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Stretchy, Saggy, Painful Skin in Dogs

Cutaneous Asthenia in Dogs

Cutaneous asthenia, also known as Ehlers-Danlos syndrome, is a hereditary disorder that affects dogs, characterized by excessively stretchy and saggy skin. This condition stems from a genetic mutation passed from parents to offspring, resulting in deficient levels of collagen, the essential protein responsible for providing strength and elasticity to the skin and ligaments.

Dogs with cutaneous asthenia experience painful joint dislocations due to the instability of ligament fibers that connect the bones. The ligaments lack the necessary elasticity to return to their original form after stretching, leading to persistent joint instability and discomfort.

Furthermore, the structural integrity of the skin is compromised due to the lack of collagen. The skin fails to retract properly after being stretched, resulting in pronounced sagging. Additionally, the weakened skin is more susceptible to injuries, tears, bruises, and scarring.

Although cutaneous asthenia is rare, it poses significant challenges for affected dogs, often diagnosed at a young age. Identifying this condition relies on observation rather than skin and tissue samples, making it essential for pet owners and veterinarians to recognize its symptoms and provide appropriate care.

This disorder affects both dogs and cats, albeit infrequently, underscoring the importance of early detection and management strategies to mitigate its impact on affected animals.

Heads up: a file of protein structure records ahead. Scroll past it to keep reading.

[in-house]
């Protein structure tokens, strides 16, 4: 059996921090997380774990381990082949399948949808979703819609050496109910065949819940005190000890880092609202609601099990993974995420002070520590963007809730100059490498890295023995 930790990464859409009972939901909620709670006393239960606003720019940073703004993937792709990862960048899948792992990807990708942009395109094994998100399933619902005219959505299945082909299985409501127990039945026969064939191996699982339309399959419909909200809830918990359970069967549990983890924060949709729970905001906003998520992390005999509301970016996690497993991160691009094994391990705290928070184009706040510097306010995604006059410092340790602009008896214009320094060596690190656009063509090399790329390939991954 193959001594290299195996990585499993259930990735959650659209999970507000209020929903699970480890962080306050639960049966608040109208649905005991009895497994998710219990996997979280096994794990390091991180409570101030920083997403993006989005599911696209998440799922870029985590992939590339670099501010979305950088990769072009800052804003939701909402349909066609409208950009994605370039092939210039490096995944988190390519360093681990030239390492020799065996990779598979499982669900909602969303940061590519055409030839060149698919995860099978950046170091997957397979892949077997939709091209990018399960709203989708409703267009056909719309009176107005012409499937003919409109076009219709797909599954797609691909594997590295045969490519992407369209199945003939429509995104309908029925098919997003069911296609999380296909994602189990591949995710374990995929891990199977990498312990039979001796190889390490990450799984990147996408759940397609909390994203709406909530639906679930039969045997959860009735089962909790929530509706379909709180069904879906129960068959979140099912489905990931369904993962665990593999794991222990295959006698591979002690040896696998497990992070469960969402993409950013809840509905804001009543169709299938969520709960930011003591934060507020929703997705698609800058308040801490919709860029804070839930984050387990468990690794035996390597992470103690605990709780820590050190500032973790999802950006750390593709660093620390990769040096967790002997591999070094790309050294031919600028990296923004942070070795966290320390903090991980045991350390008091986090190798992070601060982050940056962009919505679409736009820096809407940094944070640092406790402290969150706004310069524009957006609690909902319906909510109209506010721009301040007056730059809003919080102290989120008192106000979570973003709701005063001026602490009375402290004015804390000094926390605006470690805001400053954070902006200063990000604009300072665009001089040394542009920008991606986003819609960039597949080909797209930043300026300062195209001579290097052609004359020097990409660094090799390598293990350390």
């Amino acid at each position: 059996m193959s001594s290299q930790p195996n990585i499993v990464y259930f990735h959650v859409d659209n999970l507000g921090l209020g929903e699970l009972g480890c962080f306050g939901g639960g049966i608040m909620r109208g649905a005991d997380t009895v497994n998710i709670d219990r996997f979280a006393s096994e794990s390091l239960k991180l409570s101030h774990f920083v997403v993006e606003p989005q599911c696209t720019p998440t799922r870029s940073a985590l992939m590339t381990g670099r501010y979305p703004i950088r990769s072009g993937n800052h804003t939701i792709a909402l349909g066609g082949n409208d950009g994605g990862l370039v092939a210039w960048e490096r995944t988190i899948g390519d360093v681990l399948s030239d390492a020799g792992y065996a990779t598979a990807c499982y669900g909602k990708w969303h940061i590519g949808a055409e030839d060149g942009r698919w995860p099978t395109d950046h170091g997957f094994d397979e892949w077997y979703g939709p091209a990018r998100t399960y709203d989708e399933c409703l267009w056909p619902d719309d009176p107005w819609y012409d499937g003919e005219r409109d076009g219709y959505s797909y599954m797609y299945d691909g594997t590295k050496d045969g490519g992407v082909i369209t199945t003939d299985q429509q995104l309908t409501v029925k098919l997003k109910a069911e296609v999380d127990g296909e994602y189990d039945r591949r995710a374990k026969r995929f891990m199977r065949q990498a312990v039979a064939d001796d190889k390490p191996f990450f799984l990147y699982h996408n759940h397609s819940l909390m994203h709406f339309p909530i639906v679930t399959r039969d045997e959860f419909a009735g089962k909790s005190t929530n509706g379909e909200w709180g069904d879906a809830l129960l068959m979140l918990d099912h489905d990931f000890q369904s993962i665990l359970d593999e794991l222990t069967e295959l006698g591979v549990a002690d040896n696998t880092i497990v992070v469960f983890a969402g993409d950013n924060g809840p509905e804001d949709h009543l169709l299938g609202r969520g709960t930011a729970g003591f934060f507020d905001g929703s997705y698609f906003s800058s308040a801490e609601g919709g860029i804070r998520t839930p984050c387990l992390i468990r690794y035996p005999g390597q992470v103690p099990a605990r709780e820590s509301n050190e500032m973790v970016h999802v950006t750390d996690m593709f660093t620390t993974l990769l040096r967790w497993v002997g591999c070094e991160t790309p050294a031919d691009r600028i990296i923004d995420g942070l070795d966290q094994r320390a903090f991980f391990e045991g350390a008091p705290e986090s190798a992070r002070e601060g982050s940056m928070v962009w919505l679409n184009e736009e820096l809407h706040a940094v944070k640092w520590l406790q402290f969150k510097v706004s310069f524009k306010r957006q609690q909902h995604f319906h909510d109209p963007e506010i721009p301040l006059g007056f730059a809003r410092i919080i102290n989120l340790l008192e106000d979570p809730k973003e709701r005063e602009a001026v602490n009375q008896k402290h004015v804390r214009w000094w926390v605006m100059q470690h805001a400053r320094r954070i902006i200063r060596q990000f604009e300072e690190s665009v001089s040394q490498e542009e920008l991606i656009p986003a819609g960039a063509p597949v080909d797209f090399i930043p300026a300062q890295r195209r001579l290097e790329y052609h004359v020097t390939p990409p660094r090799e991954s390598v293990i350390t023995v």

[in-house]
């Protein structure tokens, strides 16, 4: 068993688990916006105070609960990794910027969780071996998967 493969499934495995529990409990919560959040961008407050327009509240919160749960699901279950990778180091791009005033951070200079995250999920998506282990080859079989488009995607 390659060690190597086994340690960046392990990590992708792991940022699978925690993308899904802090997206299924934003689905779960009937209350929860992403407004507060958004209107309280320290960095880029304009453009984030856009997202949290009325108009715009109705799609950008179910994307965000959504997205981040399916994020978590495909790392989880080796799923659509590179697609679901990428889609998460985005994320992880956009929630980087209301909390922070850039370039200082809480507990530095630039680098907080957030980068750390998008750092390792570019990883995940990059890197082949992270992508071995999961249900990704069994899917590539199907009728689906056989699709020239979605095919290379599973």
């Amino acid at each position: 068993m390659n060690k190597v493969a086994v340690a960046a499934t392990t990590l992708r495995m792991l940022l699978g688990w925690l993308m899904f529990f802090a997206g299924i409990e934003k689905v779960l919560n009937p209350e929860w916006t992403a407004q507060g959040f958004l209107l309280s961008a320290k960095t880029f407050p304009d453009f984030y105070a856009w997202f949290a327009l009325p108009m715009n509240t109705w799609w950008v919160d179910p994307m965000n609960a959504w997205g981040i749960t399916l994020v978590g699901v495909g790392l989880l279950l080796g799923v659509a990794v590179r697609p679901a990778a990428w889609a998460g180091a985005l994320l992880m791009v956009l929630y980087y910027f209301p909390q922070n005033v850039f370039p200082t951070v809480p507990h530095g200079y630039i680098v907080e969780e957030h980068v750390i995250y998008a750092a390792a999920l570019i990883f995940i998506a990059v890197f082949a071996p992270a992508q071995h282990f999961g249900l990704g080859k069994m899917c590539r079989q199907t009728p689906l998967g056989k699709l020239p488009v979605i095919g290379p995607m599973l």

Symptoms and Types

The symptoms of cutaneous asthenia typically manifest as loose, saggy skin with excessive folds, exhibiting a soft and delicate texture with minimal elasticity. The skin is prone to tearing easily, often resulting in wide, fish-mouth type wounds that bleed minimally but gradually widen into scars over time. Additionally, unexplained scars may be present on the skin. Swelling beneath the skin around the elbows may occur due to pressure from bones during rest, accompanied by bruising and hematoma formation under the skin, particularly around the elbows and elsewhere on the body. Lacerations commonly appear on the back and head, while internally, low collagen levels increase the risk of ruptures and internal bleeding.

In dogs, this condition frequently leads to joint laxity, ranging from mild to severe. Mobility may be compromised due to slight joint looseness, or joints may be so loose that dislocations occur, affecting various parts of the body connected by joints, including the legs and hips. Additionally, a rare effect of this condition in dogs is the dislocation of the eye lens, attributed to insufficient collagen affecting the ligaments that support the lens.

Cutaneous asthenia is observed in the following breeds:

  • Beagles
  • Boxers
  • Dachshunds (both miniature and standard)
  • English Setters
  • English Springer Spaniels
  • German Shepherds
  • Greyhounds
  • Irish Setters
  • Keeshonds
  • Manchester Terriers
  • Poodles
  • Red Kelpies
  • Springer Spaniels
  • St. Bernards